St Mary Magdalene's Church, Mawdlam

St Mary Magdalene's Church, Mawdlam

It’s thought that this church was built in the mid-13th century as a chapelry of the church built in Kenfig in the previous century. Mawdlam grew as a settlement after sand from the dunes began to bury Kenfig church and nearby houses. The name Mawdlam (or Maudlam) comes from Magdalene.

A church dedicated to St James stood a short distance to the north west of here (south of Kenfig Castle) but was replaced by 1471 by St James’ Church in Pyle. Why were two churches built so close together? Possibly St Mary’s had a role in caring for people suffering from leprosy or other ailments. Some historians believe the nearby Angel Inn was a hospital in medieval times.

The Victorians renovated St Mary’s Church but many earlier features remain. The tower is medieval, with a bell cast in 1664.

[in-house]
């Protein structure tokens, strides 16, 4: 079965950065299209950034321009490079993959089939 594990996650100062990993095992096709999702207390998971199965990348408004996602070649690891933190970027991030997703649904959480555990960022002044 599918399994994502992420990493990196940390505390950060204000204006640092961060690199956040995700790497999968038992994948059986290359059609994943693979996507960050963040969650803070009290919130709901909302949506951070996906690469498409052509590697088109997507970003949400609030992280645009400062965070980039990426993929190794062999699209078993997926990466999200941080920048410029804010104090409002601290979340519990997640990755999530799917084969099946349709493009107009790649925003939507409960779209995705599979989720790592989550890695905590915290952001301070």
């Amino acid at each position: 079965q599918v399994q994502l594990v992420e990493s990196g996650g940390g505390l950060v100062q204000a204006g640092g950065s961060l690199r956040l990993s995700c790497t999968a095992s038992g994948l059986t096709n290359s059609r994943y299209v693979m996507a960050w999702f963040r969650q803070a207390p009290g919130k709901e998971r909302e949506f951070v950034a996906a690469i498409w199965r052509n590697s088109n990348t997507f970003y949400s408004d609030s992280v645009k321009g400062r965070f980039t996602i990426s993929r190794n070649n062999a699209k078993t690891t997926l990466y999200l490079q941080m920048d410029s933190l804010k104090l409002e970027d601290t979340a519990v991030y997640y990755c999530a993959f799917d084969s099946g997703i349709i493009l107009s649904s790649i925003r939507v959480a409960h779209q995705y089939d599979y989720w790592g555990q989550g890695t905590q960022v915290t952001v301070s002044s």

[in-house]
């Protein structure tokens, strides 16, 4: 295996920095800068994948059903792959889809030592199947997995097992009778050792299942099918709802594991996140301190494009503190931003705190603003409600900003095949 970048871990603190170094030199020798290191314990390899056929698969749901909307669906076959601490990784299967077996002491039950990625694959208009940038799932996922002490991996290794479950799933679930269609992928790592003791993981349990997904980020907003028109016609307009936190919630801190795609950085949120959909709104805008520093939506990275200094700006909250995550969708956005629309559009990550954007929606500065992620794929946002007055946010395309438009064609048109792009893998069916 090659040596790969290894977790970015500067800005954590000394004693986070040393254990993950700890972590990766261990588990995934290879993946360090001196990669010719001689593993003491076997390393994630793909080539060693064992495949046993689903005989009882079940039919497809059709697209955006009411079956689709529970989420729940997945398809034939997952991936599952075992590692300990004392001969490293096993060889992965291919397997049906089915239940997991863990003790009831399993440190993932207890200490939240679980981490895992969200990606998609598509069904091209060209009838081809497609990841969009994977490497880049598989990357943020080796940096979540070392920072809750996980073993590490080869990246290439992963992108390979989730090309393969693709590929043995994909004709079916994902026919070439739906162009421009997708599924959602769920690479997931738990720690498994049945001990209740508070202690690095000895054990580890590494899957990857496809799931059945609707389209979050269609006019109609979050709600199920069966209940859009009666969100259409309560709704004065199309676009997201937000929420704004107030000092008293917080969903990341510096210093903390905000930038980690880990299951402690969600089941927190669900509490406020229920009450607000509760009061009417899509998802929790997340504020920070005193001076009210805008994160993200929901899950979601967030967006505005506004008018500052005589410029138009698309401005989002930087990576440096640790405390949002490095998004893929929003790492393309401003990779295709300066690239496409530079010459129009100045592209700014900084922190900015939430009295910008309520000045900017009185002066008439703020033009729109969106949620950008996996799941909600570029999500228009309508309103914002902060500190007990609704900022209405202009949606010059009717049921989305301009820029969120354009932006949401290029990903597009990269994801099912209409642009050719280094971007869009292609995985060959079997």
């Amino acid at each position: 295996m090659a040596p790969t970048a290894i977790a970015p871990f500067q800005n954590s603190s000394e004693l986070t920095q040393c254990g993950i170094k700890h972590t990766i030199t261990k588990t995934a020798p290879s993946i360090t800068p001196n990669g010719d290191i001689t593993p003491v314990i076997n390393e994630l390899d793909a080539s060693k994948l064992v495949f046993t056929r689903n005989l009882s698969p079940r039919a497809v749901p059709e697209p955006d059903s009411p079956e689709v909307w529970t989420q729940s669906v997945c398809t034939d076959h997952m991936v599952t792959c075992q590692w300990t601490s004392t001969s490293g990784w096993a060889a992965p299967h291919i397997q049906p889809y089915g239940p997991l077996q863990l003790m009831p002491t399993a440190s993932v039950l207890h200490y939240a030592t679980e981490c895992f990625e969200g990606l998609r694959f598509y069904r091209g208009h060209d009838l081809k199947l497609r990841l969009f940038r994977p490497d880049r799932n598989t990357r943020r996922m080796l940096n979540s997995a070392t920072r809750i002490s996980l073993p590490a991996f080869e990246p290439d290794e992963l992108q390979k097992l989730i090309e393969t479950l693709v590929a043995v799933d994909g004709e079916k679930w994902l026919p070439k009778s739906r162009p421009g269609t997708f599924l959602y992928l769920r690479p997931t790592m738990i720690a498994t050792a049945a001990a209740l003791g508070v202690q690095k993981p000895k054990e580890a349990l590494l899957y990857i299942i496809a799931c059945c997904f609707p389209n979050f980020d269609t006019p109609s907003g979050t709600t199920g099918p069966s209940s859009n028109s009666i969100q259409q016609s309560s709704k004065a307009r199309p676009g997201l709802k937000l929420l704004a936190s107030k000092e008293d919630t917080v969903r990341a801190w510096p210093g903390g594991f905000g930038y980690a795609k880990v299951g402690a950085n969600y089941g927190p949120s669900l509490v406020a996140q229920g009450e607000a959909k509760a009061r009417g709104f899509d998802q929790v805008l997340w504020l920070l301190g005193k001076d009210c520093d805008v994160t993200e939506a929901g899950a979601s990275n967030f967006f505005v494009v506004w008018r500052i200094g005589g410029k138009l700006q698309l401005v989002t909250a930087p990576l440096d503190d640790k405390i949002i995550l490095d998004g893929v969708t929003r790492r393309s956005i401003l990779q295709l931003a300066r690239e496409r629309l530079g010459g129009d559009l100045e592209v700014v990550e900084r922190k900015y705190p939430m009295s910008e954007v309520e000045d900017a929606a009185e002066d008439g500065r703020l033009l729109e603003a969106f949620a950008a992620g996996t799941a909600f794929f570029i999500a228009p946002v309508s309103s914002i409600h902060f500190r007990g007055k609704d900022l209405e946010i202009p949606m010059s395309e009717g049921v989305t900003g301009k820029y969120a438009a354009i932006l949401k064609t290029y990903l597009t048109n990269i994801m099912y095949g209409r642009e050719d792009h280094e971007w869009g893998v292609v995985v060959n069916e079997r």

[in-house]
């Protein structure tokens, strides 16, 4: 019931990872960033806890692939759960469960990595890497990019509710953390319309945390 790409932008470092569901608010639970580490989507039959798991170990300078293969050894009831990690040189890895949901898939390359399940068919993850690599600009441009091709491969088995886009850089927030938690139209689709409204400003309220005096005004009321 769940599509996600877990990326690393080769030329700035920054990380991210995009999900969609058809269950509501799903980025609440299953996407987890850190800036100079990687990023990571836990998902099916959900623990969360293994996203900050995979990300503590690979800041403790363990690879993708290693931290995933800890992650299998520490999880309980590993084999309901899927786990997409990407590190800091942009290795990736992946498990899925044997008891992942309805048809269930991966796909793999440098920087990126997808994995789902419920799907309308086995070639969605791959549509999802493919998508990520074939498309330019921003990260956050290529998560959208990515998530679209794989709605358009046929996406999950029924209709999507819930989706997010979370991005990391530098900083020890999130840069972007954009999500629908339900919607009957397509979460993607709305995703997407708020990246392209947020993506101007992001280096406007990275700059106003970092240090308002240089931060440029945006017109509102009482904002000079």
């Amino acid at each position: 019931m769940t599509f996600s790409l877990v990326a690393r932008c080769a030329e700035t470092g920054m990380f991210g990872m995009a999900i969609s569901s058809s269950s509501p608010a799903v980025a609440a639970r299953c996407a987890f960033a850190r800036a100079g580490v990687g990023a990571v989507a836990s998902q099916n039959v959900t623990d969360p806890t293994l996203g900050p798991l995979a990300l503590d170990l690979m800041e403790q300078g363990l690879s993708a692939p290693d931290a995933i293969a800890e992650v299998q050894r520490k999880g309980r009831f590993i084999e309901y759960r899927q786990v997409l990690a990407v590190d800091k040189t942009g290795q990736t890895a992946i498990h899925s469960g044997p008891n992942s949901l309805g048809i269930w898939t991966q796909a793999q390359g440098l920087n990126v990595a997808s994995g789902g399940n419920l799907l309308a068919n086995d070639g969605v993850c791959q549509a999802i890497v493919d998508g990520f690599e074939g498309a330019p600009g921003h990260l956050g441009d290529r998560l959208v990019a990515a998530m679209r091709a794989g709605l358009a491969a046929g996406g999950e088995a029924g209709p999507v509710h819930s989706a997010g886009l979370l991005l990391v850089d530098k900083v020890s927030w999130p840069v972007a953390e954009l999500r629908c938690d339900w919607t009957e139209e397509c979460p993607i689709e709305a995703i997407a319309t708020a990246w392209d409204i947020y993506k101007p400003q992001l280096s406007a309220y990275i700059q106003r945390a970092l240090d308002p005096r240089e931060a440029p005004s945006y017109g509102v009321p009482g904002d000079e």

Inside you can see a Norman font, known as a “tub font” because of its shape. It was shaped from a limestone block and features a rope pattern around the rim and carved scallops lower down. It may have been rescued from Kenfig church as the sand piled up.

The east window is a memorial to local people who died in the First World War. The porch contains two slabs of polished stone, thought to be parts of an old altar.

Among the centuries-old memorials in the church is a panel commemorating Elizabeth Williams of Sker, who died in 1722. Legend has it that Elizabeth Williams of Sker House died of a broken heart after her father locked her in a room to stop her running off with her lover. The tale has inspired stories of ghosts at the house.

Some of the gravestones outside are shaped like coffins, a distinctive feature of churchyards around Swansea Bay. In 1895 a man’s skeleton was buried in the churchyard after it was discovered by a boy walking on Kenfig sands, where wind had blown away the sand which had long concealed the bones.

Postcode: CF33 4PG    View Location Map

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